However - today I rode the 30 mile Tour of Dallas. I wasn't going to, but our friends Tommy and Amanda talked me into it, and Holly said, "I'm tired of you talking about riding - do it!" I have not been on a bike in over a year. There were cobwebs between my spokes when I loaded my bike this morning! BUT - once I got on that bike something changed. I felt good on my trusty Cannondale, like it was an extension of my body. So after about 20 miles of riding I wanted to see if I've still got it after all these years. With a flick of my wrist I downshifted my Shimano "Flightdeck" lever. Click, click, click - the rear derailler moved the chain into high gear. I clenched the down grips on the handlebars and put my head into a aerodynamic tuck. I wanted to ride as hard and as fast as I could for as long as I could. I FLEW down Turtle Creek Blvd - past a forest green Aston Martin Vanquish! After about 2 miles my heart was tearing out of my chest at 180 beats per minute, lactic acid was pouring into my muscles, every breath was a last gasp for life, every joint in my body screamed to stop, but my brain overruled every impulse to make the excruciating pain go away. I forced my legs, acting like giant pistons, to press on - 30 mph, 35 mph - I needed more speed!!! I emptied the last ounce of energy in me, trying to snap my carbon fiber crank from the herculean effort - 36 mph, 37 mph, 38 mph!!! There is no way to describe the exhilaration of knowing that by the sheer will of your mind and the power of your own body you can make 18 pounds of aluminum alloy and carbon fiber go that fast! How can so much pain and agony be so pleasurable and exciting???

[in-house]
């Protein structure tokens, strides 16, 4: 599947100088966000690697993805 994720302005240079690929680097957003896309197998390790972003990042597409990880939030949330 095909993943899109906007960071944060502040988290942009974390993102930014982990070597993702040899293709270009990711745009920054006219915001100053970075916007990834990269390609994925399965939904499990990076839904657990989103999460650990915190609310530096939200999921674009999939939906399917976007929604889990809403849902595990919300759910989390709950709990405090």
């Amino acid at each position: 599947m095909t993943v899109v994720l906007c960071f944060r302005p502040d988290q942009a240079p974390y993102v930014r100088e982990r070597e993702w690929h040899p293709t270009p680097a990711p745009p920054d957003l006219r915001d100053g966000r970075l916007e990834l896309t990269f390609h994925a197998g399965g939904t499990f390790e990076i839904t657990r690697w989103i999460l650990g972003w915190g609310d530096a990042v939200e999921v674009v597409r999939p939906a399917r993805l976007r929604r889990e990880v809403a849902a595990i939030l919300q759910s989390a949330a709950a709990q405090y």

Thursday, April 03, 2008

Does God Control Everything?

Watch this clip from the movie "Bruce Almighty," and then read my thoughts: